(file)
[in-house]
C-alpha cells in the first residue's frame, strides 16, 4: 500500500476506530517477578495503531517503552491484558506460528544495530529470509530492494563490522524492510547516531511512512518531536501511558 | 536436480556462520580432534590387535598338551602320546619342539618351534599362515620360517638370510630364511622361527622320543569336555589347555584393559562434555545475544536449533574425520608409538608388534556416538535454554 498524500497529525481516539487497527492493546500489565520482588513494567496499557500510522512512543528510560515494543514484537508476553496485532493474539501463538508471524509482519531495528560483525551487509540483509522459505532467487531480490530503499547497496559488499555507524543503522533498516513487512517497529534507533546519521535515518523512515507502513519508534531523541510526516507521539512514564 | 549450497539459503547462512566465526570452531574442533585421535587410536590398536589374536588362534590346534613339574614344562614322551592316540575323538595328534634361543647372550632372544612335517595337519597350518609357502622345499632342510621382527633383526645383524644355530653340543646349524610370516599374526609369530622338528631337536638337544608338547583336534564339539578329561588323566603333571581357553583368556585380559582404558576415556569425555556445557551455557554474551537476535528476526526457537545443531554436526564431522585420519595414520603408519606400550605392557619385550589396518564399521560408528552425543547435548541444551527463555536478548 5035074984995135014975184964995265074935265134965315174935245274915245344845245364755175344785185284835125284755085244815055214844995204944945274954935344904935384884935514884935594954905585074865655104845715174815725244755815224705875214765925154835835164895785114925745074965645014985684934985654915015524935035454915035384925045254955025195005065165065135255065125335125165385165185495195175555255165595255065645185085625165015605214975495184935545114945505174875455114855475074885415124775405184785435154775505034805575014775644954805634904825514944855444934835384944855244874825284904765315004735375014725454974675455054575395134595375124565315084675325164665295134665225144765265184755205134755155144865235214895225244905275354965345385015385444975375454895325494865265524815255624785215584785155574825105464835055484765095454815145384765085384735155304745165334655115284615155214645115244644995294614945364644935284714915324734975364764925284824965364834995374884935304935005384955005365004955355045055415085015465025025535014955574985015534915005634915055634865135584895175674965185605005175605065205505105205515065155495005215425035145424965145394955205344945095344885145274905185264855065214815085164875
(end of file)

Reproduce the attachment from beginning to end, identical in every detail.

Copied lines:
[in-house]
C-alpha cells in the first residue's frame, strides 16, 4: 500500500476506530517477578495503531517503552491484558506460528544495530529470509530492494563490522524492510547516531511512512518531536501511558 | 536436480556462520580432534590387535598338551602320546619342539618351534599362515620360517638370510630364511622361527622320543569336555589347555584393559562434555545475544536449533574425520608409538608388534556416538535454554 498524500497529525481516539487497527492493546500489565520482588513494567496499557500510522512512543528510560515494543514484537508476553496485532493474539501463538508471524509482519531495528560483525551487509540483509522459505532467487531480490530503499547497496559488499555507524543503522533498516513487512517497529534507533546519521535515518523512515507502513519508534531523541510526516507521539512514564 | 549450497539459503547462512566465526570452531574442533585421535587410536590398536589374536588362534590346534613339574614344562614322551592316540575323538595328534634361543647372550632372544612335517595337519597350518609357502622345499632342510621382527633383526645383524644355530653340543646349524610370516599374526609369530622338528631337536638337544608338547583336534564339539578329561588323566603333571581357553583368556585380559582404558576415556569425555556445557551455557554474551537476535528476526526457537545443531554436526564431522585420519595414520603408519606400550605392557619385550589396518564399521560408528552425543547435548541444551527463555536478548 5035074984995135014975184964995265074935265134965315174935245274915245344845245364755175344785185284835125284755085244815055214844995204944945274954935344904935384884935514884935594954905585074865655104845715174815725244755815224705875214765925154835835164895785114925745074965645014985684934985654915015524935035454915035384925045254955025195005065165065135255065125335125165385165185495195175555255165595255065645185085625165015605214975495184935545114945505174875455114855475074885415124775405184785435154775505034805575014775644954805634904825514944855444934835384944855244874825284904765315004735375014725454974675455054575395134595375124565315084675325164665295134665225144765265184755205134755155144865235214895225244905275354965345385015385444975375454895325494865265524815255624785215584785155574825105464835055484765095454815145384765085384735155304745165334655115284615155214645115244644995294614945364644935284714915324734975364764925284824965364834995374884935304935005384955005365004955355045055415085015465025025535014955574985015534915005634915055634865135584895175674965185605005175605065205505105205515065155495005215425035145424965145394955205344945095344885145274905185264855065214815085164875